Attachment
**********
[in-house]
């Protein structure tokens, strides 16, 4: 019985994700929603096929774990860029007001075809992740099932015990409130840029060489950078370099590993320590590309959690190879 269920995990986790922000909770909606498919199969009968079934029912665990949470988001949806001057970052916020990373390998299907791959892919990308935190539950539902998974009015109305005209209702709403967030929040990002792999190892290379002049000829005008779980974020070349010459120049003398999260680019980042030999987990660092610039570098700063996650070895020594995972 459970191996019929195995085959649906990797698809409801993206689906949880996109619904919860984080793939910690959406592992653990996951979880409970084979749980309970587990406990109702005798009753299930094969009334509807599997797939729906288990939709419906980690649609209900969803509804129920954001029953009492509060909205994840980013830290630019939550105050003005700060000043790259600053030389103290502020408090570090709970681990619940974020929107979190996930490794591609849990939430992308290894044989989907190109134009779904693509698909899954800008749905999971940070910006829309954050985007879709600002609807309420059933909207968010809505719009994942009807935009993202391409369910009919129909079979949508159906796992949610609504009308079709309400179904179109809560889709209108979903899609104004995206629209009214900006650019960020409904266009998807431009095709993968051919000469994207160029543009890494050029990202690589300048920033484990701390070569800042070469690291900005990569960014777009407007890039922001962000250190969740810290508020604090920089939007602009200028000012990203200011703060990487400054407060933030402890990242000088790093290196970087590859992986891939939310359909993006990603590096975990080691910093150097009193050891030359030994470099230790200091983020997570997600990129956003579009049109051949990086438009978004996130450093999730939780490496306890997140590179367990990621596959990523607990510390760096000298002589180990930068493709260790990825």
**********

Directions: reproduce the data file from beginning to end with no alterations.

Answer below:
[in-house]
């Protein structure tokens, strides 16, 4: 019985994700929603096929774990860029007001075809992740099932015990409130840029060489950078370099590993320590590309959690190879 269920995990986790922000909770909606498919199969009968079934029912665990949470988001949806001057970052916020990373390998299907791959892919990308935190539950539902998974009015109305005209209702709403967030929040990002792999190892290379002049000829005008779980974020070349010459120049003398999260680019980042030999987990660092610039570098700063996650070895020594995972 459970191996019929195995085959649906990797698809409801993206689906949880996109619904919860984080793939910690959406592992653990996951979880409970084979749980309970587990406990109702005798009753299930094969009334509807599997797939729906288990939709419906980690649609209900969803509804129920954001029953009492509060909205994840980013830290630019939550105050003005700060000043790259600053030389103290502020408090570090709970681990619940974020929107979190996930490794591609849990939430992308290894044989989907190109134009779904693509698909899954800008749905999971940070910006829309954050985007879709600002609807309420059933909207968010809505719009994942009807935009993202391409369910009919129909079979949508159906796992949610609504009308079709309400179904179109809560889709209108979903899609104004995206629209009214900006650019960020409904266009998807431009095709993968051919000469994207160029543009890494050029990202690589300048920033484990701390070569800042070469690291900005990569960014777009407007890039922001962000250190969740810290508020604090920089939007602009200028000012990203200011703060990487400054407060933030402890990242000088790093290196970087590859992986891939939310359909993006990603590096975990080691910093150097009193050891030359030994470099230790200091983020997570997600990129956003579009049109051949990086438009978004996130450093999730939780490496306890997140590179367990990621596959990523607990510390760096000298002589180990930068493709260790990825």